Each of Australia's capital cities has a different shtick. Melbourne's just happens to be a 24-hour culture — or, at least, the closest Australia has to it. It's got all-night public transport on weekends, late-night opening hours for the National Gallery of Victoria's new Triennial and the city's White Night festival will return for its annual all-nighter in 2018.
If you haven't been down to White Night before, here's how it works. From 7pm, much of Melbourne's CBD is closed to cars. From then on, the streets give way to pedestrians, who are free to wander between temporary installations, live music and on-street projections — as well as in and out of galleries and cultural institutions — up until the sun comes up at 7am the next day. It's the Australian version of Nuit Blanche, which was founded in France in the 80s.
Next year's festival — which will shut down the city for 12 hours on the evening of Saturday, February 17 — features work from a tonne of both local and international artists. Expect to see neon pups, two Burning Man installations and one laneway covered in snow. There are far too many works to list, but here are a few highlights you'll want to look out for.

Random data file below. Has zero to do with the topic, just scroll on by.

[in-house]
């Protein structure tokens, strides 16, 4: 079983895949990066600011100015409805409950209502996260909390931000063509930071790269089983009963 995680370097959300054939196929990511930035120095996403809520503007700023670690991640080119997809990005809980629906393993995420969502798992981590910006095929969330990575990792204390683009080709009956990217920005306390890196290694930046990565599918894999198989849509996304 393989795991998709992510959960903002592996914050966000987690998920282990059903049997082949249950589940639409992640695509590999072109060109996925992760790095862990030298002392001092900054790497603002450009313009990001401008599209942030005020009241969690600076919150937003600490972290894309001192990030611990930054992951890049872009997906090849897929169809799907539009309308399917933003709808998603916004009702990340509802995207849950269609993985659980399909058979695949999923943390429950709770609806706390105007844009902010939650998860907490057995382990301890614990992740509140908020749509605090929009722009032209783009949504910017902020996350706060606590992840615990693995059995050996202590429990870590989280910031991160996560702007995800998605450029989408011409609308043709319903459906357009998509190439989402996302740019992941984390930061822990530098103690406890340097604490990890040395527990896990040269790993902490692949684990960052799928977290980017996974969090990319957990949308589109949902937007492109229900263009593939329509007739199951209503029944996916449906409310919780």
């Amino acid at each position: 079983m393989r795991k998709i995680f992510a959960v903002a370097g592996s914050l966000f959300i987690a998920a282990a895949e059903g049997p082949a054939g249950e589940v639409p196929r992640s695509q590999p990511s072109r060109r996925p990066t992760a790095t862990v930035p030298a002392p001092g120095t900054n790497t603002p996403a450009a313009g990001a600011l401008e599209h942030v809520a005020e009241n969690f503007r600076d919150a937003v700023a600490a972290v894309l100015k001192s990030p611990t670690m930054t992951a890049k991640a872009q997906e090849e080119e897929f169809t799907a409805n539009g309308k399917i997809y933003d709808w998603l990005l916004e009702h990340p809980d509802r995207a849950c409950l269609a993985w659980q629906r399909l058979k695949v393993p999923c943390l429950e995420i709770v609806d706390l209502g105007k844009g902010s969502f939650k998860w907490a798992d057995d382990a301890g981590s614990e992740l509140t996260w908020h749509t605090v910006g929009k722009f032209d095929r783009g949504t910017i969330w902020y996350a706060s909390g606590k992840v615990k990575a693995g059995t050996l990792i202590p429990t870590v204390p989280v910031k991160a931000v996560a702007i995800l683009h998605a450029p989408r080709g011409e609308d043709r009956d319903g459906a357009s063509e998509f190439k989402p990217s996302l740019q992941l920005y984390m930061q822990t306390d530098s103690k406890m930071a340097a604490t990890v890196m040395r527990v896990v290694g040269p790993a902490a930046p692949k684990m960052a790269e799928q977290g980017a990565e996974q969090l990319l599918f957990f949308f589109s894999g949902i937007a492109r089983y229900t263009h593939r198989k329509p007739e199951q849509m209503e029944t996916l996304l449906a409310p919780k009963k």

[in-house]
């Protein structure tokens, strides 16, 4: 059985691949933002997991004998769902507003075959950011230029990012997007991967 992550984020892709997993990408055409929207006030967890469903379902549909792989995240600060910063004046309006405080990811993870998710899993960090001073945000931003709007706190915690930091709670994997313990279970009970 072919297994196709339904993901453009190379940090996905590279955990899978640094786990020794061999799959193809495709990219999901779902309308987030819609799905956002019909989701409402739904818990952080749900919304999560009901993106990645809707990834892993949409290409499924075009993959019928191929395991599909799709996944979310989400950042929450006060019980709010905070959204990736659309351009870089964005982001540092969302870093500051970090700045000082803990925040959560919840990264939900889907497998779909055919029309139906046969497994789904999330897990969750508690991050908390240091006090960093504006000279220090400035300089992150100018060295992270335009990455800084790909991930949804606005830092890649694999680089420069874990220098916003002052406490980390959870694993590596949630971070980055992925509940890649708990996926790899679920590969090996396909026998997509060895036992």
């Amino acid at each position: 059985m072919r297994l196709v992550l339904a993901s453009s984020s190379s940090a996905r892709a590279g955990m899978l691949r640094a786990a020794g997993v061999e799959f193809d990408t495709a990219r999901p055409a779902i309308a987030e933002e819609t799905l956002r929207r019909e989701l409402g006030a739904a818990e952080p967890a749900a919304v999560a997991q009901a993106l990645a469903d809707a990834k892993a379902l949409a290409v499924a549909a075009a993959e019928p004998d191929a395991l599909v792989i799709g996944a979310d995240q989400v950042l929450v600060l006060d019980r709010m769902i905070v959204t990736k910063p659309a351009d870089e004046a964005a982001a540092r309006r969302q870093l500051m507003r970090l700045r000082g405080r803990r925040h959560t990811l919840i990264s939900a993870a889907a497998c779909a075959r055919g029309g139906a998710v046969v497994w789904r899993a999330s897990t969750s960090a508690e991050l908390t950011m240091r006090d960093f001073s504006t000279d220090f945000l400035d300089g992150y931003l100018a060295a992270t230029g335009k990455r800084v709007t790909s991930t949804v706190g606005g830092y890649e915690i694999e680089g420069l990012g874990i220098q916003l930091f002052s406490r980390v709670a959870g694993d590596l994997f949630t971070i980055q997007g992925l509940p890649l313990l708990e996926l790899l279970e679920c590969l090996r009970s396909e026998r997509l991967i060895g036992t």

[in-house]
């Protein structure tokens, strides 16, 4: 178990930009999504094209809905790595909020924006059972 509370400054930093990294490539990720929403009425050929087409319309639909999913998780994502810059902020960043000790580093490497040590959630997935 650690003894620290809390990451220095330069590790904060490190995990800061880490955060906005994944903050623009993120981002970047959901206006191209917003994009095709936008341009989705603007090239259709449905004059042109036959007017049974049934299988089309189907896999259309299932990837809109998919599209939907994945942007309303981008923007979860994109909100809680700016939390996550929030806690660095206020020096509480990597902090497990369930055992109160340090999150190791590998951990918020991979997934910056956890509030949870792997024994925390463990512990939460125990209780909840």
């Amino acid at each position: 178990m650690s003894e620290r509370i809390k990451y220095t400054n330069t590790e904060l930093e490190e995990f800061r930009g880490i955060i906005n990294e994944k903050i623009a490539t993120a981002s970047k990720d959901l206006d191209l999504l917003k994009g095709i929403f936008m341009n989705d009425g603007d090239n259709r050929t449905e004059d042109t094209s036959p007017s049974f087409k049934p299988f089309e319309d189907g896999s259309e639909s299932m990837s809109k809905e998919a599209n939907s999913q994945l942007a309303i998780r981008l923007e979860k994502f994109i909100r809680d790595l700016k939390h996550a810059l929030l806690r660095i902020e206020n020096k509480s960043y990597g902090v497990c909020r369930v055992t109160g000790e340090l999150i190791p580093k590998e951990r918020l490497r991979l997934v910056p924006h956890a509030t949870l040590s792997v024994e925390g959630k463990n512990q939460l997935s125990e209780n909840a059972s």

- A giant shimming silver net that will hover above Federation Square for White Night (and two weeks afterwards).
- Drag queens singing from balconies above Collins Street.
- A laneway filled with virtual neon 'dogs' and another filled with falling 'snow'.
- A tree that lets you write temporary messages on it with the light from your phone
- Two installations straight from Burning Man: a fire-breathing serpent outside Melbourne Museum and a giant mechanical insect that doubles at a DJ booth.
- Mini gigs performed from multiple balconies above Swanston Street.
- A 360-degree dome in Alexandra Gardens that will feature mesmerising projections.
- Stories from Australian detention centres projected onto the NGV's façade.
White Night will also head out to Victoria's regional centres. It will return to Ballarat on March 17 for a second year, and will take to the streets of Bendigo and Geelong for the first time later in 2018.